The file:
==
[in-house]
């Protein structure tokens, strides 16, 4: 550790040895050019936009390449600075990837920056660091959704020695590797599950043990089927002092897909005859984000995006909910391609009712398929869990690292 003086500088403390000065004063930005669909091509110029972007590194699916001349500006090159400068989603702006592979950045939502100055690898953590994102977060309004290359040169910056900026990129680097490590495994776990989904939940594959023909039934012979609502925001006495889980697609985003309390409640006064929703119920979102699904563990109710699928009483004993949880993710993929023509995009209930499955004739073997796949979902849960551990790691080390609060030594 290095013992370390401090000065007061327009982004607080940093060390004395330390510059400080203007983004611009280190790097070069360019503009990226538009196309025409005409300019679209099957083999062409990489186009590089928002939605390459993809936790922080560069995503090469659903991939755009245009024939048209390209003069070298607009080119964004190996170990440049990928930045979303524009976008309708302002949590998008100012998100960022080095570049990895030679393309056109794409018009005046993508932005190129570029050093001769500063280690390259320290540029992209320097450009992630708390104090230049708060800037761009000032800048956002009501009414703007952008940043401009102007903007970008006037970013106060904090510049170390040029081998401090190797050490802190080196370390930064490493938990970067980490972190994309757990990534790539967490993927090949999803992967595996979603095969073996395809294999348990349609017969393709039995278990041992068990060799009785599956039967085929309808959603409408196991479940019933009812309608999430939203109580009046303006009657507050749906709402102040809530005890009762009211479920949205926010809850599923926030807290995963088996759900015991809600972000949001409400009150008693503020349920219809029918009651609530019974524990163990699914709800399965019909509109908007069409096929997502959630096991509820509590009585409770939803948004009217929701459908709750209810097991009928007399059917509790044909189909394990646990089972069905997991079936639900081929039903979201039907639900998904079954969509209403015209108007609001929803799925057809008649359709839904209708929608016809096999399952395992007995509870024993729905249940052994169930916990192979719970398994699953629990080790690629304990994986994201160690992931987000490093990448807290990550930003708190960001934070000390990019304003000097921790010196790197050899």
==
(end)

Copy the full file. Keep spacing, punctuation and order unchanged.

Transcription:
[in-house]
């Protein structure tokens, strides 16, 4: 550790040895050019936009390449600075990837920056660091959704020695590797599950043990089927002092897909005859984000995006909910391609009712398929869990690292 003086500088403390000065004063930005669909091509110029972007590194699916001349500006090159400068989603702006592979950045939502100055690898953590994102977060309004290359040169910056900026990129680097490590495994776990989904939940594959023909039934012979609502925001006495889980697609985003309390409640006064929703119920979102699904563990109710699928009483004993949880993710993929023509995009209930499955004739073997796949979902849960551990790691080390609060030594 290095013992370390401090000065007061327009982004607080940093060390004395330390510059400080203007983004611009280190790097070069360019503009990226538009196309025409005409300019679209099957083999062409990489186009590089928002939605390459993809936790922080560069995503090469659903991939755009245009024939048209390209003069070298607009080119964004190996170990440049990928930045979303524009976008309708302002949590998008100012998100960022080095570049990895030679393309056109794409018009005046993508932005190129570029050093001769500063280690390259320290540029992209320097450009992630708390104090230049708060800037761009000032800048956002009501009414703007952008940043401009102007903007970008006037970013106060904090510049170390040029081998401090190797050490802190080196370390930064490493938990970067980490972190994309757990990534790539967490993927090949999803992967595996979603095969073996395809294999348990349609017969393709039995278990041992068990060799009785599956039967085929309808959603409408196991479940019933009812309608999430939203109580009046303006009657507050749906709402102040809530005890009762009211479920949205926010809850599923926030807290995963088996759900015991809600972000949001409400009150008693503020349920219809029918009651609530019974524990163990699914709800399965019909509109908007069409096929997502959630096991509820509590009585409770939803948004009217929701459908709750209810097991009928007399059917509790044909189909394990646990089972069905997991079936639900081929039903979201039907639900998904079954969509209403015209108007609001929803799925057809008649359709839904209708929608016809096999399952395992007995509870024993729905249940052994169930916990192979719970398994699953629990080790690629304990994986994201160690992931987000490093990448807290990550930003708190960001934070000390990019304003000097921790010196790197050899």